(Adds details on new SEC case, no comment)
By Sarah N. Lynch and John McCrank
July 12 (Reuters) - Wall Street's top U.S. regulator on Wednesday signaled his support for potentially scaling back the scope and breadth of disclosure rules and compliance costs imposed on public companies, in an effort to entice more corporations to list on the stock market.
In his first major address since becoming chairman of the U.S. Securities and Exchange Commission (SEC) earlier this year, Jay Clayton laid out his regulatory philosophy for how he plans to run the agency and said the SEC staff was working to prepare proposals aimed at reforming the rules on disclosure.
In the speech, delivered at the Economic Club of New York, details about the specific regulations that he would like to adopt or amend were scant.
But his comments broadly called for efforts to scale back unnecessary corporate disclosures, reduce compliance burdens on small- and mid-sized companies, ramp up the enforcement division's focus on protecting retail investors from run-of-the-mill frauds, and taking better care to retrospectively review SEC rules to ensure they are having the desired effect.
Such efforts would be in line with steps the SEC took late last month, when it moved to allow all public companies to file paperwork confidentially for initial public offerings.
"While there are many factors that drive the decision of whether to be a public company, increased disclosure and other burdens may render alternatives for raising capital, such as the private markets, increasingly attractive to companies that only a decade ago would have been all but certain candidates for the public markets," he said.
In one case that may reflect Clayton's enforcement approach to protecting retail investors, the SEC on Wednesday charged 13 people with involvement in a Long Island, New York scam that cajoled dozens of elderly and other investors into buying penny stocks, bilking them out of more than $10 million.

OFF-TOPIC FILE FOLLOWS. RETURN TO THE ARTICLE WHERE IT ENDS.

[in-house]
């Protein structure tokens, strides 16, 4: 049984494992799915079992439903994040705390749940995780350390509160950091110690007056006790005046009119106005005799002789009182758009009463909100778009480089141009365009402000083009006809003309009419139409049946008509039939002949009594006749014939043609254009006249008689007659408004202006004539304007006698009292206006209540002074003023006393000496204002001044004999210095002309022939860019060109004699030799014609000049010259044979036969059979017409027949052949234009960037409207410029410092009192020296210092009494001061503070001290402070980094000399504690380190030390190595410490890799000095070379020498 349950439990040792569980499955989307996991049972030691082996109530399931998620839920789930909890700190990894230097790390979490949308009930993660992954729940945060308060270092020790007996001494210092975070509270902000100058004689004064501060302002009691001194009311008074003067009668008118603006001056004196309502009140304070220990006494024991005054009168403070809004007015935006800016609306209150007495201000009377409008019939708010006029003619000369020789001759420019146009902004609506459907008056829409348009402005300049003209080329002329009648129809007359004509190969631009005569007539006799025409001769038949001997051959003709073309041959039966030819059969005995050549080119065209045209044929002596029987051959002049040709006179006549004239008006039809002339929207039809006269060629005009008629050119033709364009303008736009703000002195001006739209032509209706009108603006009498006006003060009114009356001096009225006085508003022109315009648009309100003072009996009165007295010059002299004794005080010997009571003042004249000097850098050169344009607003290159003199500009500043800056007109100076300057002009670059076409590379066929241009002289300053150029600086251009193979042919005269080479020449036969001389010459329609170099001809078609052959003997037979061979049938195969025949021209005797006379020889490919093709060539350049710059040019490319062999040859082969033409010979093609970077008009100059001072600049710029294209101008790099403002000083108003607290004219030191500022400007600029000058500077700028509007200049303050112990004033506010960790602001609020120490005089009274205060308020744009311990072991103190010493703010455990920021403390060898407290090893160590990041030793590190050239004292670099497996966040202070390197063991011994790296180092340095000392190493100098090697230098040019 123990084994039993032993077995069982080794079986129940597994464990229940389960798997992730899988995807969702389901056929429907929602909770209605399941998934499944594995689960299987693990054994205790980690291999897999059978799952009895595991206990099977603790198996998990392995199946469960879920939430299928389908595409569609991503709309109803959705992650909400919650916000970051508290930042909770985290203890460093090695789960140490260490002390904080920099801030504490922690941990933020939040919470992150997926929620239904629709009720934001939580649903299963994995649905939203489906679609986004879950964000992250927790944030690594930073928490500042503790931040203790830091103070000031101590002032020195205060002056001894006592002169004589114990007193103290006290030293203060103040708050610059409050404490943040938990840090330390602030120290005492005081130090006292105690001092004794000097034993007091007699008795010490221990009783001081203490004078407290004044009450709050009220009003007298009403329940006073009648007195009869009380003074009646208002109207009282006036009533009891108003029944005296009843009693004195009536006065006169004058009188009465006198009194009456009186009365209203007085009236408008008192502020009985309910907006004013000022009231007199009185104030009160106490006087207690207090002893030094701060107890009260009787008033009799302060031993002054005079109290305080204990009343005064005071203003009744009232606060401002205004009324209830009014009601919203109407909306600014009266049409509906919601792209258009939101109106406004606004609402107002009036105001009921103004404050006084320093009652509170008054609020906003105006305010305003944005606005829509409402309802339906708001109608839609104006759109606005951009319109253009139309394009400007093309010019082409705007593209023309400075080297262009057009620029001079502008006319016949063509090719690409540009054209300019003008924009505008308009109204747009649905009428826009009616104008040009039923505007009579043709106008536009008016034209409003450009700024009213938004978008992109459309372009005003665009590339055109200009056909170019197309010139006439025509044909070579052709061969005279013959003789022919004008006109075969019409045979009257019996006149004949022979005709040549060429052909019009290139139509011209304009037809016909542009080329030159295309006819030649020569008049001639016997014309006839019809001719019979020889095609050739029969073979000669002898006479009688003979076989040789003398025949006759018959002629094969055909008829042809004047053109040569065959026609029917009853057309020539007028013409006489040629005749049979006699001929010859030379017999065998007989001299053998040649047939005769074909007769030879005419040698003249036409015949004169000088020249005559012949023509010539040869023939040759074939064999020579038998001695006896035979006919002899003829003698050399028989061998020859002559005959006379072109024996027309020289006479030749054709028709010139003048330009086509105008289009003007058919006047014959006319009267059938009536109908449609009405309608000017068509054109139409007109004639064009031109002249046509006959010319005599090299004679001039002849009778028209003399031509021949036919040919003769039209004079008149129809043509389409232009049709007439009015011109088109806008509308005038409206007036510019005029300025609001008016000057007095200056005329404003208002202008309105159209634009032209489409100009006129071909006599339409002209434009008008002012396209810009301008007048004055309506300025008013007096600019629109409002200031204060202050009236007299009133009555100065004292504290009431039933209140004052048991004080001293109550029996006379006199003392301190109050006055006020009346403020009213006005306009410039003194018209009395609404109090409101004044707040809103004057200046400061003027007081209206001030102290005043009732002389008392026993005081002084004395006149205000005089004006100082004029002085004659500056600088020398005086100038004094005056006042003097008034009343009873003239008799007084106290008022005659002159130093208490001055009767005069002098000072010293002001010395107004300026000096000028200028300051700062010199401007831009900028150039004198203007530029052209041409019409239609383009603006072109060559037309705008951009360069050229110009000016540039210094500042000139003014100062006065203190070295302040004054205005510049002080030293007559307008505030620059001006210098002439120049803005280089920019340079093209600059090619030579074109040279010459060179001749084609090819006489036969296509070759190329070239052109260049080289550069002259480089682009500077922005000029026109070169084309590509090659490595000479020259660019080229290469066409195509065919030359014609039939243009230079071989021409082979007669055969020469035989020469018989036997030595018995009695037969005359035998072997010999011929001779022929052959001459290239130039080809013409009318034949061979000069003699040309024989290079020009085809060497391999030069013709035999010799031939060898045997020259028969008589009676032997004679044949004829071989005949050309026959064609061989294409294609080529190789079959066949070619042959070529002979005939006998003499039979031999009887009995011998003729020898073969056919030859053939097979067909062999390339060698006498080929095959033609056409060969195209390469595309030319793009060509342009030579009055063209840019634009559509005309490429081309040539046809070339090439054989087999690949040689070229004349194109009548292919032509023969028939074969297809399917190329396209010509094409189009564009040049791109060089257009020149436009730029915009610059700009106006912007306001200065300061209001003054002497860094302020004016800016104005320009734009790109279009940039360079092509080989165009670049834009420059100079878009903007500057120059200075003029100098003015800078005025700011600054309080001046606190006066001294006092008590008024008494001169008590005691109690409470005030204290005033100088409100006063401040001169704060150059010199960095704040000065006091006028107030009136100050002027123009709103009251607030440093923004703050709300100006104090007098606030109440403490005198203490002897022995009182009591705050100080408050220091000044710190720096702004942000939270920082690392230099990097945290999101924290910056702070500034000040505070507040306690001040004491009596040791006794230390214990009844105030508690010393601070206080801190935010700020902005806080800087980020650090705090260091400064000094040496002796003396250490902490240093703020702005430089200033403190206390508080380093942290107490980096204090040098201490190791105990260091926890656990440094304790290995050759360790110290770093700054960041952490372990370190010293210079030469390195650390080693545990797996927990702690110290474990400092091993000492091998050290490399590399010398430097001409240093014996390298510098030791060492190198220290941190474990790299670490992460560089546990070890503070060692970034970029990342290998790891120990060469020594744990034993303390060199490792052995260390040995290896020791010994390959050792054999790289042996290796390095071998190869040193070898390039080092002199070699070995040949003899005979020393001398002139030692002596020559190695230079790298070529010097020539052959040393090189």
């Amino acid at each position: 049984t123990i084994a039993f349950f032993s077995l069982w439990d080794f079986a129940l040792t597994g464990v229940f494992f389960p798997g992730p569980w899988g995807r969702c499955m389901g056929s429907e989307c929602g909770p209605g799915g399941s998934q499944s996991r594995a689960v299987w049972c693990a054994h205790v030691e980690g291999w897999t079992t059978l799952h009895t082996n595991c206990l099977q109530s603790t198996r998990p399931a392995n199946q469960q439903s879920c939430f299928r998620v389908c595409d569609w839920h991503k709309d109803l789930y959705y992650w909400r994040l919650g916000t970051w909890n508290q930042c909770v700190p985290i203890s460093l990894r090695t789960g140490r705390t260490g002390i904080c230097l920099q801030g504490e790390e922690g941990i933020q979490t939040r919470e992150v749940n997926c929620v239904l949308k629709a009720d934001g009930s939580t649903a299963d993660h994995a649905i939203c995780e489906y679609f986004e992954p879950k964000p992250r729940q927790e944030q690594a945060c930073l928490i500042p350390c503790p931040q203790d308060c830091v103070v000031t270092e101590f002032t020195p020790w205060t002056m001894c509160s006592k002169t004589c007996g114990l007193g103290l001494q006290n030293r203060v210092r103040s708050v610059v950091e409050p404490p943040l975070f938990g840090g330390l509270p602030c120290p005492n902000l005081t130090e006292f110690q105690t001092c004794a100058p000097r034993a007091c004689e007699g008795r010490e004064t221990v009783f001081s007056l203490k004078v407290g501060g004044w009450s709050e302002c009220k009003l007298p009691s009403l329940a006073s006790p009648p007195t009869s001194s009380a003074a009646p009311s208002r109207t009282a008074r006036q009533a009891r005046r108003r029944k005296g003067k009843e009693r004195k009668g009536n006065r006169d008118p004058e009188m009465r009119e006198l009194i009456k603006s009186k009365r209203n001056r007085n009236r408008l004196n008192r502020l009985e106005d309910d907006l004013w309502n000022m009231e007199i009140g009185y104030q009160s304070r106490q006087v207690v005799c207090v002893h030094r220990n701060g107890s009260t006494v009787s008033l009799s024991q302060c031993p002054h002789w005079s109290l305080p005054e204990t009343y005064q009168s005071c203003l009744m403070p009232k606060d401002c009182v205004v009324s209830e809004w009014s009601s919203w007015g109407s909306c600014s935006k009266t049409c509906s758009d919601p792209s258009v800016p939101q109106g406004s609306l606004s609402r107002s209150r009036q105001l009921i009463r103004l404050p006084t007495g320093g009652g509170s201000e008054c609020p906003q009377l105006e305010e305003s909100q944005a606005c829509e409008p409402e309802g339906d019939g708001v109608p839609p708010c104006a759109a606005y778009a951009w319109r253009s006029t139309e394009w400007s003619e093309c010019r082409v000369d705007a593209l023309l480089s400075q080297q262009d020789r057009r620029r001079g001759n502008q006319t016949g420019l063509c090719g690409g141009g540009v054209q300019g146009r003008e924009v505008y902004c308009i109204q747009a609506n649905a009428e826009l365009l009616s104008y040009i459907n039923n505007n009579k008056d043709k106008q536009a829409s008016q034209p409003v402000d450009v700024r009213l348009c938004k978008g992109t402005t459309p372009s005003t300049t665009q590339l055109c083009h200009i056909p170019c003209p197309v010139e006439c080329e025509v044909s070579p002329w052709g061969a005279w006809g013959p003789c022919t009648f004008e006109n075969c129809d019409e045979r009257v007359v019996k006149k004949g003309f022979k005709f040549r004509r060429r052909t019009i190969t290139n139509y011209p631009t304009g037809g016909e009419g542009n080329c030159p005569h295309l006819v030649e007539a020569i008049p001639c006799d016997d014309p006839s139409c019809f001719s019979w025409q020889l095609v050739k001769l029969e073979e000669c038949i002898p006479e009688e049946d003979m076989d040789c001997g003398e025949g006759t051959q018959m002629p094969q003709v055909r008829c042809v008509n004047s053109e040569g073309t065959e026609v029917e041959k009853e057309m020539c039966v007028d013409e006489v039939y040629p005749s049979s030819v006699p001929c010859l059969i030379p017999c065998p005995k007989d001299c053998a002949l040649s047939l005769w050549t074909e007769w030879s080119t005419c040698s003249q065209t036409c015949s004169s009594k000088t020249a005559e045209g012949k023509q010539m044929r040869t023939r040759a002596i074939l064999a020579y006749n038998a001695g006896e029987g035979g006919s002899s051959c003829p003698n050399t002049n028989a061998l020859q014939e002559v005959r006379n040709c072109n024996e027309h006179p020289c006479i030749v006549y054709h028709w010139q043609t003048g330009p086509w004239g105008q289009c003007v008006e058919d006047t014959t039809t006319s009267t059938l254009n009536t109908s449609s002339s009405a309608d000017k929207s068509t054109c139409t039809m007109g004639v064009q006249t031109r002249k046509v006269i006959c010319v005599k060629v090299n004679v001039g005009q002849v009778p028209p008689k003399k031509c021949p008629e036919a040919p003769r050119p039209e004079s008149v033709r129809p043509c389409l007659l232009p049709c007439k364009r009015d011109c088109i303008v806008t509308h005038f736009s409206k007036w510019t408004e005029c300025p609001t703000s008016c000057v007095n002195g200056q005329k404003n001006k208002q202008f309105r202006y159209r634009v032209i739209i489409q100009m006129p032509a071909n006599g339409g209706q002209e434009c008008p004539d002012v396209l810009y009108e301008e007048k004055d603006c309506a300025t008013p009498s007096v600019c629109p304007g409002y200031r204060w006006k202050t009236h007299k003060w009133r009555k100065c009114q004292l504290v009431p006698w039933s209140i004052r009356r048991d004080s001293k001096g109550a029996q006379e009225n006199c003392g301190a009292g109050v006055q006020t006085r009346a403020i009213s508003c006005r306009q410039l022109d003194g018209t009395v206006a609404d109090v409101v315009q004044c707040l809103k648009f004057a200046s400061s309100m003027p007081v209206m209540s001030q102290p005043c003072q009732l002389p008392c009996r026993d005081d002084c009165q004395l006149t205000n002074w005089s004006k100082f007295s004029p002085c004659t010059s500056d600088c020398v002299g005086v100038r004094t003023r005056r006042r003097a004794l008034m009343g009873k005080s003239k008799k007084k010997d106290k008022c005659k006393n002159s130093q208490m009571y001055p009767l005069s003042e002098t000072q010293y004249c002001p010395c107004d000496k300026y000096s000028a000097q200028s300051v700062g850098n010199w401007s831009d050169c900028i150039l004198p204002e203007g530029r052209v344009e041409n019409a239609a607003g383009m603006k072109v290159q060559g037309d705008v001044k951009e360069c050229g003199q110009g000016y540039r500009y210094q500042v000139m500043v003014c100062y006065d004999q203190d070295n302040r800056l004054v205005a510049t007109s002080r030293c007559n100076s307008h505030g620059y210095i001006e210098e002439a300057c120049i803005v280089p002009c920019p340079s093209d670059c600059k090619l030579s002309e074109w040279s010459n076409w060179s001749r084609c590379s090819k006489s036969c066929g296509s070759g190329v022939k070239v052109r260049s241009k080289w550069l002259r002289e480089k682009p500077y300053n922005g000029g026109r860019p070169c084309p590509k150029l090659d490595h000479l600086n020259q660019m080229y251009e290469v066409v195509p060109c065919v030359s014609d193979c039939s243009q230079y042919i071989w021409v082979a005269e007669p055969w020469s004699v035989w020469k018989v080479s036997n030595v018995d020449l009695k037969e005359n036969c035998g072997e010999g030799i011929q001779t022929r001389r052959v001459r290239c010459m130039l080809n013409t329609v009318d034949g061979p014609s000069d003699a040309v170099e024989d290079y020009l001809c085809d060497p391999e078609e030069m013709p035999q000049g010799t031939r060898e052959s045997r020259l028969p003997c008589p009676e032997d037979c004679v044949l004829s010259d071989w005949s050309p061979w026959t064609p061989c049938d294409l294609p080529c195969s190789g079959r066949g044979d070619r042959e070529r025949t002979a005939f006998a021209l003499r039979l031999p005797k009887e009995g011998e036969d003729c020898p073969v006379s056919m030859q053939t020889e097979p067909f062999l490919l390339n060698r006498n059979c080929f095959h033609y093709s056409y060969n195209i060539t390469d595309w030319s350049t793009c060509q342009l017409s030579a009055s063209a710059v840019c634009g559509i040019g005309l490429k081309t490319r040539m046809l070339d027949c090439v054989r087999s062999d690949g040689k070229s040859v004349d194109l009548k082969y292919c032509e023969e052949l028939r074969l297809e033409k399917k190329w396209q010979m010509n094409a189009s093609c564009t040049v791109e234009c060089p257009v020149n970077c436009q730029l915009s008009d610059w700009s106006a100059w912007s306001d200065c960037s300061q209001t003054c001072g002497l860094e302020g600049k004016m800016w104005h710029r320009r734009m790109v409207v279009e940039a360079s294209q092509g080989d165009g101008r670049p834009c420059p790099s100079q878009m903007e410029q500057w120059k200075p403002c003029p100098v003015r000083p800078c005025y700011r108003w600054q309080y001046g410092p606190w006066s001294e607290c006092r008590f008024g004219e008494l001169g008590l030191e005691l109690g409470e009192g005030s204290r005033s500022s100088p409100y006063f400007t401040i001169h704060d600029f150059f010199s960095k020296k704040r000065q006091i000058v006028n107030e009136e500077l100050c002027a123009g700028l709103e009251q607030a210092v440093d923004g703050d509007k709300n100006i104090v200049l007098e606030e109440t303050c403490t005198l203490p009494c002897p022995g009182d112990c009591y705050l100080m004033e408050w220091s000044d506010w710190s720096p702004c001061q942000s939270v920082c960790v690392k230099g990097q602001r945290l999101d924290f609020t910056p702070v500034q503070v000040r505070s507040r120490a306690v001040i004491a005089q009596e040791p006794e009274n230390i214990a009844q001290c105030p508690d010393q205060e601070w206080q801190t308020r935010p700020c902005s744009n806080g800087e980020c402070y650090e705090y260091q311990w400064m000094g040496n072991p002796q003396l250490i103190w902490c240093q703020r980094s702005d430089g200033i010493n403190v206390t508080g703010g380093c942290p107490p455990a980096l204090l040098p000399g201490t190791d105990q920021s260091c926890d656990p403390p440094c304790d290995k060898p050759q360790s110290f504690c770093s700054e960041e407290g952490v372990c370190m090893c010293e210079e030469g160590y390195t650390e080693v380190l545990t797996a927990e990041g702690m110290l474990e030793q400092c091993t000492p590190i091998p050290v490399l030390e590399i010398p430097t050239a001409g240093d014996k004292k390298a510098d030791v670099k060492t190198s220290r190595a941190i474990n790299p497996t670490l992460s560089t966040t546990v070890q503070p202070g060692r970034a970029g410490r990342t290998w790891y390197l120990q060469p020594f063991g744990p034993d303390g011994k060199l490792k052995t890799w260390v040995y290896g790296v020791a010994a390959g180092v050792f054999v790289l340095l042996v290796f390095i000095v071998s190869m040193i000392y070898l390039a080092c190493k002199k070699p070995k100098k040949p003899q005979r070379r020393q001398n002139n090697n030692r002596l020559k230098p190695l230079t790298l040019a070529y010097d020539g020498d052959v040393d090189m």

Clayton's comments are likely to be seen as welcome news to corporate lobbying groups such as the U.S. Chamber of Commerce, which has long criticized an array of SEC disclosure rules for cluttering up corporate filings with unnecessary information.
The Chamber has often sued the SEC over rules requiring disclosures that it said were not material, and has staunchly lobbied Congress to beat back other measures championed by pension funds, unions and progressive-leaning groups.
The Chamber declined to comment.
Clayton appeared on Wednesday to echo some of their concerns generally, lamenting that lawmakers and regulators have "significantly expanded the scope of required disclosures beyond the core concept of materiality."
He also urged companies to apply to the SEC for requests to modify what they are required to include in their routine financial reporting, a process that is allowed under current SEC rules.
Clayton's plan to scale back unnecessary disclosures could spark concerns among progressive groups pushing for new rules, particularly those who support requiring public companies to provide investors with information about their political spending.
A petition submitted to the SEC in 2011 calling for a political spending rule garnered a record number of signatures, but to date, the agency has not acted on it.
Lisa Gilbert, the vice president of legislative affairs for Public Citizen, a non-profit watchdog group in support of the rule, said Clayton's interest in expanding the menu of public investment options for retail investors means she hopes he will be open to considering it.
"I assume he will remain open-minded to what people are asking his agency to do," she said.
In addition to his comments on public company requirements, Clayton also said he plans to have the SEC launch a new fixed income market structure advisory committee to scrutinize the current rules and identify potential reforms.
Clayton said the SEC will also consider a pilot program in coming months to study the impact of the fees and rebates that exchanges charge and provide to brokers. (Editing by G Crosse and Lisa Shumaker)